Infants and young children are totally dependent on nurturance from their parents and/or other caregivers. Parenting is demanding because meeting the needs of children, let alone maximizing their potential, requires personal, social, and economic resources. Thus, becoming a parent too soon, before adult abilities are attained and before the necessary resources are acquired, usually poses problems for children and their young parents. Because of their need for assistance from others, early parenthood represents a drain on the resources of their extended families and the larger society.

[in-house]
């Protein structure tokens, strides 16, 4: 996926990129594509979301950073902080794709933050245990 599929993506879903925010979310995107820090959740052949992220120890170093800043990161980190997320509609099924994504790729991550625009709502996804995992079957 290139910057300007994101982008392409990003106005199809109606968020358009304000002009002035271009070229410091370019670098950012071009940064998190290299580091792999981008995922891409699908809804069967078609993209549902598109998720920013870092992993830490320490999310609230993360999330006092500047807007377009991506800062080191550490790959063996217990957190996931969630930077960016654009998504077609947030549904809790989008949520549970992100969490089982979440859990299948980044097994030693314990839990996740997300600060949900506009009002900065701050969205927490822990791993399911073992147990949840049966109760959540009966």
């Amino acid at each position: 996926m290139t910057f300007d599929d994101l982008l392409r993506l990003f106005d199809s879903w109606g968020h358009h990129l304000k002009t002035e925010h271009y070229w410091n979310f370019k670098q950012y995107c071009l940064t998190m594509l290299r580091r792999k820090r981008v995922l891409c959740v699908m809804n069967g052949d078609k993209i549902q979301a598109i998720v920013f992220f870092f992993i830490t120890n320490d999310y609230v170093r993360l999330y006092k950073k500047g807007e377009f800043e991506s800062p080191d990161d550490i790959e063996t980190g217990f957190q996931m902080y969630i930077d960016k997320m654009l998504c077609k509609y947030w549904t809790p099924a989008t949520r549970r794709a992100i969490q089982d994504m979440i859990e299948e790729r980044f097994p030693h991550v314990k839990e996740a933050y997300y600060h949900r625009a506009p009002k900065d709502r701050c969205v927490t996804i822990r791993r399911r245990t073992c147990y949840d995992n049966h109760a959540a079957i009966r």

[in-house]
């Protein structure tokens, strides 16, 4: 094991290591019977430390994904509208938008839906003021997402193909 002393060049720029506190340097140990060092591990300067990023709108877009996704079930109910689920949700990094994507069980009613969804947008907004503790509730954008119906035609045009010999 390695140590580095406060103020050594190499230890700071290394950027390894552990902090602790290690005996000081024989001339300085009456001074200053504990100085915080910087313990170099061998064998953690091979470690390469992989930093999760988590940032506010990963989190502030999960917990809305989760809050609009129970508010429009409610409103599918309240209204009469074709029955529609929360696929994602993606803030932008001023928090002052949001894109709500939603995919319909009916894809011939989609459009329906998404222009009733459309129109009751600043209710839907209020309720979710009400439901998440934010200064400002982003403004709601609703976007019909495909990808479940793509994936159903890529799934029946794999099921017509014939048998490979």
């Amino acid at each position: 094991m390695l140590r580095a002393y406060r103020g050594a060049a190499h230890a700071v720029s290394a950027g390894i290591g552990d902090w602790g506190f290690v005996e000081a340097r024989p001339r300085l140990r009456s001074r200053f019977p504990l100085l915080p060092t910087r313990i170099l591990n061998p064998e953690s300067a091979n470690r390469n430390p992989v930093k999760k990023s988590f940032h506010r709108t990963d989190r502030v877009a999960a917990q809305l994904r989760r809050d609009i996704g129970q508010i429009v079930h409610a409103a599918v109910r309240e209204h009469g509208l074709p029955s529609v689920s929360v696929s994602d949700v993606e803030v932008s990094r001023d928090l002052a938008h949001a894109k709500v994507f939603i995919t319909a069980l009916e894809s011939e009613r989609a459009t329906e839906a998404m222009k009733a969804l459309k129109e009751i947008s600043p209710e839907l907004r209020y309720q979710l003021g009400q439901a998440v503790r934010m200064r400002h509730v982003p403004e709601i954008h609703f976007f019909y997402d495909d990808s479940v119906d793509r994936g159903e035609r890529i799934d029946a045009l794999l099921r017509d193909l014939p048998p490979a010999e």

For several decades, concerns have been mounting in the United States about adolescent sexual behavior, pregnancy, and parenthood. These concerns have been intensified by several realizations. First, rates of adolescent births in the United States are much higher--from two to ten times higher--than in other industrialized societies. Second, although teen birth rates are lower now than they were after World War II, there have been increases in rates of adolescent childbearing in the U.S. since the mid 1980's; birth rates among teens currently are nearly one-quarter higher than they were in 1986. Third, adolescent childbearing outside of marriage has been increasing for several decades and at a very rapid pace. Of all births to young women under age 20, only 15 percent were nonmarital in 1960, compared to 30 percent in 1970, 48 percent in 1980, and 71 percent in 1992. Another reason for attention to the issue of adolescent pregnancy and birth is that the overwhelming majority of adolescents do not want to become parents this soon. Among all pregnancies to females under age 20, the proportion that were unintended was 84 percent in 1990. Moreover, there is increasing concern about adolescent sexual intercourse per se, not only because it leads to unintended pregnancy and parenthood, but also because sexually active adolescents have extremely high rates of sexually transmitted infections and are at risk of exposure to the human immunodeficiency virus (HIV). Finally, initial sexual experiences are often coercive. Indeed, before age 15, a majority of first intercourse experiences among females are reported to be non-voluntary. Coercion is not only a problem in its own right, but is presumed to be associated with poor protection from pregnancy and sexually transmitted infections.